PDA

View Full Version : Millrite MVN quill bearings lubrication



softtail
12-14-2016, 02:08 PM
Another Millrite conundrum. The Timken bearings in the lower spindle are supposed to be serviced with grease every 200 hrs. The quill has a plug on the back side in which to shoot grease and it also provides access to a nut for setting bearing preload.

From what I have researched the plug on the back has been anything from just a regular plug, to some kind of plug with a small grease/oil dimple in the bottom of it (that's what mine had). Even the folks at DC Morrison are sketchy on this... probably some mid production change that didn't make it into the manuals.

Either way, the hole is way the hell up from the bearings... especially the lower bearing. There is also quite a lot of void in the spindle to fill with grease before any 'packing' of grease would happen. Basically not a snowballs chance in hell of grease getting from the access port to where it needs to be. Oil yes, grease no.. and the manual is explicit about using grease, yet it seems like a oil system.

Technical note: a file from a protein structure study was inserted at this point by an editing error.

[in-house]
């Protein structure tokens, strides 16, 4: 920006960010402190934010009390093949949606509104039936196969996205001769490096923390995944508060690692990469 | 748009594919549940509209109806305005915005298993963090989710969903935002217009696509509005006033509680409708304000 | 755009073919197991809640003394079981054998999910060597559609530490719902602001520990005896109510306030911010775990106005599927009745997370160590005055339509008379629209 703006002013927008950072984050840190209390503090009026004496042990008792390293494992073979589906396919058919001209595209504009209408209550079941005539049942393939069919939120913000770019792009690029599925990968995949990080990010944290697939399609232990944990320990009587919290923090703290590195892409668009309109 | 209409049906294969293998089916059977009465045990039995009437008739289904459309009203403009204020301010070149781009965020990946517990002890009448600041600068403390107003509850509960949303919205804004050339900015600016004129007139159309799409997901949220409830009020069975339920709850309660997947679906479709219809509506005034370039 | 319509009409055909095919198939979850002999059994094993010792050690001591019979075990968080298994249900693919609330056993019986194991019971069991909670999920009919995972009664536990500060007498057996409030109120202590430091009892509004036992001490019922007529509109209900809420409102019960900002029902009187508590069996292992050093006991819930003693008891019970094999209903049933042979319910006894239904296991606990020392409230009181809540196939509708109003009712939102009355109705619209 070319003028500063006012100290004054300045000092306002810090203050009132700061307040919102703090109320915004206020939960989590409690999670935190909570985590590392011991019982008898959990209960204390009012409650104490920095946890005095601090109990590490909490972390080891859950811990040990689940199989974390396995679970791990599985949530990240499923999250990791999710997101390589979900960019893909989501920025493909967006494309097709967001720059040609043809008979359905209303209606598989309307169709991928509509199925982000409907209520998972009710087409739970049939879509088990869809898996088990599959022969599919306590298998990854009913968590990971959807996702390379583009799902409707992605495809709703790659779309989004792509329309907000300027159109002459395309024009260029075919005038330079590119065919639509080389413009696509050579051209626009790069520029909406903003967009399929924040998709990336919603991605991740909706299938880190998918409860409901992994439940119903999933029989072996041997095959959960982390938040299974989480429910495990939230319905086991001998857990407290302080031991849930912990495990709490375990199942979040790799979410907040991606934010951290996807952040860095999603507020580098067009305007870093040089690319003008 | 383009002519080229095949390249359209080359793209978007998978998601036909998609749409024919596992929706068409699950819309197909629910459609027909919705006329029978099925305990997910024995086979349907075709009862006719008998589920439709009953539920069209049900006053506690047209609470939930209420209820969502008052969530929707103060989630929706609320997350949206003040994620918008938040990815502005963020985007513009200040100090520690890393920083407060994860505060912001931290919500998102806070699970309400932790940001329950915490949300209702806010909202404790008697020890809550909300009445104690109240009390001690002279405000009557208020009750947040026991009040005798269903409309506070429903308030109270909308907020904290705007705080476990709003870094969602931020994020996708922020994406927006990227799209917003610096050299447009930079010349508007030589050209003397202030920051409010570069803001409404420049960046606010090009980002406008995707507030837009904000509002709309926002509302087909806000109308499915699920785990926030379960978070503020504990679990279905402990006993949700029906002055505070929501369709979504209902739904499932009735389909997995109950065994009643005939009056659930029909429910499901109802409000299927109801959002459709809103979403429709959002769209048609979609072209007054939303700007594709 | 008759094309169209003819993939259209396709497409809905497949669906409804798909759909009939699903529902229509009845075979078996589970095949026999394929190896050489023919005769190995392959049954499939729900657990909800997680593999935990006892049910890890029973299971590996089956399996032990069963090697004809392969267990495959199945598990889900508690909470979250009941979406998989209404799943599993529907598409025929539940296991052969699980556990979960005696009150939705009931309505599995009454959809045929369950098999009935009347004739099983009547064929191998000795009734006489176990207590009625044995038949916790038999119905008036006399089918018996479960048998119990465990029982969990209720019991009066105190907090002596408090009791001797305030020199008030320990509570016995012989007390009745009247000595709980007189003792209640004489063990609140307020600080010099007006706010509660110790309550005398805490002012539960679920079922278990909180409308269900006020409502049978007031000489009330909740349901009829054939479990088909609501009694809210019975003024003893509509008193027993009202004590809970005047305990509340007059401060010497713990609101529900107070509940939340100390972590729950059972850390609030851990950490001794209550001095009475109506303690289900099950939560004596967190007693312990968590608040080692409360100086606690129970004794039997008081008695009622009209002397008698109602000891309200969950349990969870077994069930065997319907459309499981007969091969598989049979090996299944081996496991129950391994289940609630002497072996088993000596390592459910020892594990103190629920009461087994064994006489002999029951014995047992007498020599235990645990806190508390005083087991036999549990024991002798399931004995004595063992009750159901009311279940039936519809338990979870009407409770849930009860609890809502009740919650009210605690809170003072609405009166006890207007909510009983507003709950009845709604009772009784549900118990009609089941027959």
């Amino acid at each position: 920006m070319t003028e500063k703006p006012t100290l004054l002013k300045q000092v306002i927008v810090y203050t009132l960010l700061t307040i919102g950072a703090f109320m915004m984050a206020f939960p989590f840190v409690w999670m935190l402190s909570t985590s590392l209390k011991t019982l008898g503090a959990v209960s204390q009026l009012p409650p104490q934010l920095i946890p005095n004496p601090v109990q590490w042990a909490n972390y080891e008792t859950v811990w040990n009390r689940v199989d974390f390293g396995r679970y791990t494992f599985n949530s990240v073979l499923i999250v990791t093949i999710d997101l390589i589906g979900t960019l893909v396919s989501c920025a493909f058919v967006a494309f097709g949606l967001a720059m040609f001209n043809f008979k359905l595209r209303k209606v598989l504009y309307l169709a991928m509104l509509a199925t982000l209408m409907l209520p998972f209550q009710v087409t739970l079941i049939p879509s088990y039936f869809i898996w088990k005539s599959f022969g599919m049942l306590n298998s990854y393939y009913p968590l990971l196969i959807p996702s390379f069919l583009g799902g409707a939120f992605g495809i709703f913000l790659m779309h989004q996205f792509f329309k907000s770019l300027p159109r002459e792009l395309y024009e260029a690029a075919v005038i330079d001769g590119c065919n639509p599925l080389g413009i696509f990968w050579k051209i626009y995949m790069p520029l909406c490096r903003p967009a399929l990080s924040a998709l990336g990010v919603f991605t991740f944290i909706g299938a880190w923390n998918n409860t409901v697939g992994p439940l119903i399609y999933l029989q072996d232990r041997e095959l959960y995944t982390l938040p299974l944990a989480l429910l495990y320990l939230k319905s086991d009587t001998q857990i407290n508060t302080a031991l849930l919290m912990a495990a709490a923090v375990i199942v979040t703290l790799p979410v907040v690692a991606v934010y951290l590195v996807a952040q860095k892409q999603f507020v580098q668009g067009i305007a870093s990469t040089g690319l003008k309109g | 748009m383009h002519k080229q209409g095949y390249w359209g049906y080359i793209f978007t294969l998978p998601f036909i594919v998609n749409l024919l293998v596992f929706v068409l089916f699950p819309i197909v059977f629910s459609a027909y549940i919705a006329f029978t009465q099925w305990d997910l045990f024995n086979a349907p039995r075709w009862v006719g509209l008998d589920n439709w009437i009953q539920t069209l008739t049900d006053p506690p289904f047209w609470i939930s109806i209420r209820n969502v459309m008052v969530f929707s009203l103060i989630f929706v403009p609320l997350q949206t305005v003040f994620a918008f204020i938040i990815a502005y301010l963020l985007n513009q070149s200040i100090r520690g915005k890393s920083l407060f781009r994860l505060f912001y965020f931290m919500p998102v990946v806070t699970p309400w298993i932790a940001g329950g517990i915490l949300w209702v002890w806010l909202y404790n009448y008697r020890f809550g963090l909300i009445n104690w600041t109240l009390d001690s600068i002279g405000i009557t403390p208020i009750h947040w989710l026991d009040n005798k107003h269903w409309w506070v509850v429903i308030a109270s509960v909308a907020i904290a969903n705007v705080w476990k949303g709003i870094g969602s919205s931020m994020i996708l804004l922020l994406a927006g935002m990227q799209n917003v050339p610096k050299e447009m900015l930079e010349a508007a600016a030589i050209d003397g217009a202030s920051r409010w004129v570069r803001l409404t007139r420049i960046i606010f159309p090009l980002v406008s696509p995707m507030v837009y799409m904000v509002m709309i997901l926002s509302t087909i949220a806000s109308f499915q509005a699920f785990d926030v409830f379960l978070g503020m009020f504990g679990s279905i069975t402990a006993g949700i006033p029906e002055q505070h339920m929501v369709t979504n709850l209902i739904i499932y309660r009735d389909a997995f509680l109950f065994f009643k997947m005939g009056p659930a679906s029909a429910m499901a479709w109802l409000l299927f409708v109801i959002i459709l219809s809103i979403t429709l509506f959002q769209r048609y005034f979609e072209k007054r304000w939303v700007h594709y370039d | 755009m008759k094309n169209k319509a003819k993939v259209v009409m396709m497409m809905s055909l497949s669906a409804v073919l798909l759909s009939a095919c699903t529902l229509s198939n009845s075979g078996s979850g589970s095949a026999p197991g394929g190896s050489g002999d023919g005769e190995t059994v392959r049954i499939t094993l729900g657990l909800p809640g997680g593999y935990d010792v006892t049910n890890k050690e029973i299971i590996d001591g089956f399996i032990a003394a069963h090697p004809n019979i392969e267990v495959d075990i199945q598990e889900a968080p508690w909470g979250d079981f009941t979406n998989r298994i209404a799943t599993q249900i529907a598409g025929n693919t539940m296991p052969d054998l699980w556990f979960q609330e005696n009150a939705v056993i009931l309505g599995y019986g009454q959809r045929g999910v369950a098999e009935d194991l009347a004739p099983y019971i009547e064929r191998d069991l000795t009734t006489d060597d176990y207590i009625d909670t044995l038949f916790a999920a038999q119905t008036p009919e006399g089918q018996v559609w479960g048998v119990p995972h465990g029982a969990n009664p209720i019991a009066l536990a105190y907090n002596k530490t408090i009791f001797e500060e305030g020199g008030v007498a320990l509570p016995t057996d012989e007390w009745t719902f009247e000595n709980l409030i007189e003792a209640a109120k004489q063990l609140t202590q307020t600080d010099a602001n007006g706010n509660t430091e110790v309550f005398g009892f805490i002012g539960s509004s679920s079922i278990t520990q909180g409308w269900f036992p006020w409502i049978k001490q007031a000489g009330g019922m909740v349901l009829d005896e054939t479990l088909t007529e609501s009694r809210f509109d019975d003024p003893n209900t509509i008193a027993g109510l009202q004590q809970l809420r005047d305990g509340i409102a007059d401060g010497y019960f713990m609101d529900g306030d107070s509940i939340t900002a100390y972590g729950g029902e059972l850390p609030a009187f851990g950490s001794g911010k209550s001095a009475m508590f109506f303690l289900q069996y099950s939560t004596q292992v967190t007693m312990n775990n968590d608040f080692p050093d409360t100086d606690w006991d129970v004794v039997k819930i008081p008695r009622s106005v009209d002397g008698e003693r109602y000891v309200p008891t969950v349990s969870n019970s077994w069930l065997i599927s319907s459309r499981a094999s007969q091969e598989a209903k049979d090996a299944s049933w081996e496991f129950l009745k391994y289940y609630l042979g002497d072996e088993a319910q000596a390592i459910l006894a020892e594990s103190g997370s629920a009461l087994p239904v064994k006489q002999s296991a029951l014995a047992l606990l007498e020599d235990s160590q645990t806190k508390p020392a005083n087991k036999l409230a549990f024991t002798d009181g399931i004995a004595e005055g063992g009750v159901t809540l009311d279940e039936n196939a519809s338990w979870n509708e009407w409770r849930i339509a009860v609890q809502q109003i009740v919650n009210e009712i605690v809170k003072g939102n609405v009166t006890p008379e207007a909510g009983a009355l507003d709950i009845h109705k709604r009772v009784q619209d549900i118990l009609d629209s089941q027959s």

In my bike days a company made a freewheel greaser that was basically a threaded disc with a zerk.. the freewheel was removed from bike hub, the greaser screwed into back of freewheel, and you could zerk away. A similar unit for the lower end of the spindle wouldn't be too hard.. the lower bearing is just right there.

But I am also loathe to have grease just accumulating in the spindle for years.. oil at least can wash through.

Any insight or workarounds?

chipmaker4130
12-14-2016, 02:59 PM
I know it sounds/looks crazy, but it must actually work since Milrites last a long time. I notice a ring of grease-ooze around the spindle nose on mine, indicating that the grease does indeed get to, and through the bearing. I guess the grease gob simply falls onto the bearing and gets swirled in.

softtail
12-15-2016, 03:21 PM